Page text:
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For a moment there, I thought it was Frank Sinatra's first wife Nancy, who should be turning 100 in a couple of months.

I thought the same thing automatically.

 

BTW-- She's not just his first wife; she's the mother of his three children and the helpmate who supported him and put up with him when he was a nobody.

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That's why Frank liked to keep Alan Ladd around.

 

I wonder if Laddie took his "step-up" Box with him.

 

When Laddie wasn't working with his made in heaven actresses, like Veronica Lake and June Allyson, the studio provided him with a "step-up" Box so he could easily kiss the ladies who were a tad bit taller than him.

 

I also heard that Yul Brynner had to borrow the Box when he was working with the tall and lovely Ingrid Bergman in Anastasia.

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I wonder if Laddie took his "step-up" Box with him.

 

When Laddie wasn't working with his made in heaven actresses, like Veronica Lake and June Allyson, the studio provided him with a "step-up" Box so he could easily kiss the ladies who were a tad bit taller than him.

 

I also heard that Yul Brynner had to borrow the Box when he was working with the tall and lovely Ingrid Bergman in Anastasia.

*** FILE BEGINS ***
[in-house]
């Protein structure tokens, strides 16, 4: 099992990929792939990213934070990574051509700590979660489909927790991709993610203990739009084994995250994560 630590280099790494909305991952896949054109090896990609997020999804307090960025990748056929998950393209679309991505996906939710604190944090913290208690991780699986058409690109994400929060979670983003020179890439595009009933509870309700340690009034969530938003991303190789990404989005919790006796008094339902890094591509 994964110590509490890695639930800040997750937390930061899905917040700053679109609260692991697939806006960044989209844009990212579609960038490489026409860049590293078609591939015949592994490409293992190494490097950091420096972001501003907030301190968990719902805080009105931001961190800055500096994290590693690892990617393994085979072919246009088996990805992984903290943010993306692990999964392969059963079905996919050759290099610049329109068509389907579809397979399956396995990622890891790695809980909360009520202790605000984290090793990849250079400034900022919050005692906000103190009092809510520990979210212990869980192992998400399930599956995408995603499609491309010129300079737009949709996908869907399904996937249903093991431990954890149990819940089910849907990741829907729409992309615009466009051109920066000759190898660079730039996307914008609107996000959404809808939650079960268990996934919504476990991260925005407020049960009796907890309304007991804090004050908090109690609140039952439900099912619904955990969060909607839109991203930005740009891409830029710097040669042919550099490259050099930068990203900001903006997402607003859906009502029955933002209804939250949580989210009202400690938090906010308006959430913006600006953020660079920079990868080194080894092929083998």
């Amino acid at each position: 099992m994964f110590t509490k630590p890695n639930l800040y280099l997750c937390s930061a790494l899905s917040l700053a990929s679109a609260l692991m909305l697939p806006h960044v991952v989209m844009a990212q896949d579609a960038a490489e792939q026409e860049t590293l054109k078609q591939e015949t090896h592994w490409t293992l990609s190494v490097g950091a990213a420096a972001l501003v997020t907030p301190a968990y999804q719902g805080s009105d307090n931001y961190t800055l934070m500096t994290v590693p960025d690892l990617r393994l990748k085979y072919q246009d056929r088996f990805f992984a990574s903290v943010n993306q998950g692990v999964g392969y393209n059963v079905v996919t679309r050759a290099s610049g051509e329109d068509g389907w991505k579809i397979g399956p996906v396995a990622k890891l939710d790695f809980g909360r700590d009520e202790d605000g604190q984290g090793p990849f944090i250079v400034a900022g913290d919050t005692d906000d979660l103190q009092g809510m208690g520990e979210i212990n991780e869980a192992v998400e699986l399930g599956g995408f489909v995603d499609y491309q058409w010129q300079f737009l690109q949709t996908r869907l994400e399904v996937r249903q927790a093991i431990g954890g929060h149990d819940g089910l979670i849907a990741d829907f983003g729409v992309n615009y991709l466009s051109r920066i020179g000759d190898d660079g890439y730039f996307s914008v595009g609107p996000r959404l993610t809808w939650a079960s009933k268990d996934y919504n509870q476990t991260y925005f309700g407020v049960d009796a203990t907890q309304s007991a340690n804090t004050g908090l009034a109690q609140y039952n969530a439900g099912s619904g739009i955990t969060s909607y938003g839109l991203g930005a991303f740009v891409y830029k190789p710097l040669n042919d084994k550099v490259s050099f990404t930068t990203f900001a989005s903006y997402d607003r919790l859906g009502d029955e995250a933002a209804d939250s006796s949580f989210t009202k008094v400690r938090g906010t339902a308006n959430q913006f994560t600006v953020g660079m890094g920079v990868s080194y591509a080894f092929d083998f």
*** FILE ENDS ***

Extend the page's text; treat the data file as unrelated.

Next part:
I imagine it would have been pretty awkward carrying around a step up box

all the time in real life. Maybe he could have had someone come up with

very thick slinkies he could attach to the bottom of his shoes. Hey, there

goes Alan Ladd. He seems taller and has a real spring in his step. Not

being a big Yul Brynner fan, I never realized he wasn't very tall. I can see

him in The Magnificent Seven--Boys you go right ahead, I'll be in in just

a minute, there's something I've go to attend to.

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Two roles that I associate with John Heard were his terrific lead in 1981's Cutter's Way, and the cult horror movie C.H.U.D. (1984).

 

5085c.jpg

 

7741-2725-0.jpg

 

 

Cutter's Way was a much neglected 80s film. Never got the recognition it deserved.........

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http://www.latimes.com/business/hollywood/la-me-marty-sklar-obituary-20170727-story.html

Marty Sklar had only just graduated from UCLA, and here he was shadowing Walt Disney, his demanding new boss.

The fledgling writer was unsure how to make himself useful, but he had a mind to scribble down some of the maxims Disney laced into conversation.

“Know your audience.” “Tell one story at a time.” “Wear your guests' shoes.”